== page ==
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Tik addiction and alcoholism remain the Western Province’s leading problems with substance abuse.
An analysis by the SA Medical Research Council has found that 28 percent of patients admitted to rehab centres around the Western Cape are being treated for alcoholism, while 35 percent have problems with methamphetamine (tik), 18 percent with dagga (61 percent of these are under the age of 21), 13 percent with heroin and 15 percent with a dagga-mandrax combination (white pipe).
Naas Rademeyer, clinical psychologist at the Ramot rehabilitation centre, said men tended to abuse alcohol more than women, but the level of hard drug use was equal for both sexes.
“Younger people use club drugs such as ecstasy, heroin, tik, dagga and mandrax. Alcohol, methamphetamine and dagga with or without mandrax and prescription medication are becoming a major concern in the Western Cape,” Rademeyer said.
Ramot is an alcohol, pill and drug addiction treatment facility in Parow. It is one of two Badisa welfare organisations working to curb drug abuse in the Western Cape.
The other organisation is Toevlug in Worcester.
Rademeyer said Ramot admitted about eight people, aged between 18 and 70, a week.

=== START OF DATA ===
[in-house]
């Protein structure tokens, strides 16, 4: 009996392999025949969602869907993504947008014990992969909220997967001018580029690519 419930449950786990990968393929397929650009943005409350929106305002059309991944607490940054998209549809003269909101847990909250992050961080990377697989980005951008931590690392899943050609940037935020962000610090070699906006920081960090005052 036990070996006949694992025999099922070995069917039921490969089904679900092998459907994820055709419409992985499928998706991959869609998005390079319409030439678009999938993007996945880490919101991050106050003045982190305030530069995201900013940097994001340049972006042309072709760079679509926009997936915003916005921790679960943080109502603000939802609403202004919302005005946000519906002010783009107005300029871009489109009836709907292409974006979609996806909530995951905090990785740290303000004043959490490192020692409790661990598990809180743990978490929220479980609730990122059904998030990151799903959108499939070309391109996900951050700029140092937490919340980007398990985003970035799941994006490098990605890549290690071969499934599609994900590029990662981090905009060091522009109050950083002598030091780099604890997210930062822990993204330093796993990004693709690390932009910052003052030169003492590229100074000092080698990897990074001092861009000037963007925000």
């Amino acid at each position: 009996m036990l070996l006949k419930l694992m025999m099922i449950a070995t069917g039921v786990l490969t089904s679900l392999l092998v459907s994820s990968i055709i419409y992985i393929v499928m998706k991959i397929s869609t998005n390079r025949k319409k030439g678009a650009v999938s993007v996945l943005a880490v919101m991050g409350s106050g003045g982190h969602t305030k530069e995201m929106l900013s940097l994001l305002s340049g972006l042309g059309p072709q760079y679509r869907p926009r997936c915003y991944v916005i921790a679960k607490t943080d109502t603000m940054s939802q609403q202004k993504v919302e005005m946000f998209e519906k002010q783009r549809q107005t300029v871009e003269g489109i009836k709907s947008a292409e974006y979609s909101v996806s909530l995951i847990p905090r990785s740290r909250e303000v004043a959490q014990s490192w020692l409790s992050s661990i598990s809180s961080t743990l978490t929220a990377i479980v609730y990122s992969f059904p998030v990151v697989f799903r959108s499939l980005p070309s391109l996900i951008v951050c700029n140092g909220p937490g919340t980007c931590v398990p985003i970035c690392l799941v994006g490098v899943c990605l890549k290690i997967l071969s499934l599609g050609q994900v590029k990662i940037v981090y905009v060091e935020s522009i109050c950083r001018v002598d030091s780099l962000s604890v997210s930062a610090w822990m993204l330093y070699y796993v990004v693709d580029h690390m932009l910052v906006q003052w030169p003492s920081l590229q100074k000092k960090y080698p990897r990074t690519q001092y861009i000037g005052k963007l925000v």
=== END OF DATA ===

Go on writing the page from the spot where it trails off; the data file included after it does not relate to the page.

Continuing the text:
The latest report by the UN Office for Drugs and Crime said about 200 million people in the world were using illegal substances, including cocaine, cannabis, hallucinogenics and other stimulants.
The report singled out SA as one of the major players in the manufacturing of tik. Before, the drug had been mostly imported.
Drug traffickers were taking advantage of the country’s good infrastructure by making it a transit hub for cocaine shipments destined for Europe, as well as heroin shipments, the report said.
On Sunday, a 46-year-old woman was arrested at Cape Town International Airport after being found carrying 10.5kg of tik with an estimated street value of R3 million. She had arrived on a flight from Joburg with the drugs in her luggage.
Rademeyer said it had been found that most people were using drugs as a way to forget their problems, instead of learning ways to cope.
There were no longer specialised drug squads, unemployed people were turning to crime, drugs and gangsterism, and the ready availability of substances led to experimentation, he said.
“Our legislation is not condemning enough compared to other countries.”
Among the measures that should be implemented to counteract the problem was the introduction at schools of awareness programmes spearheaded by agencies, Rademeyer said.
“It is important parents realise that drug abuse is a harsh reality among all walks of life and children start to abuse drugs from an early age. Parents should educate their children about the dangers and consequences.”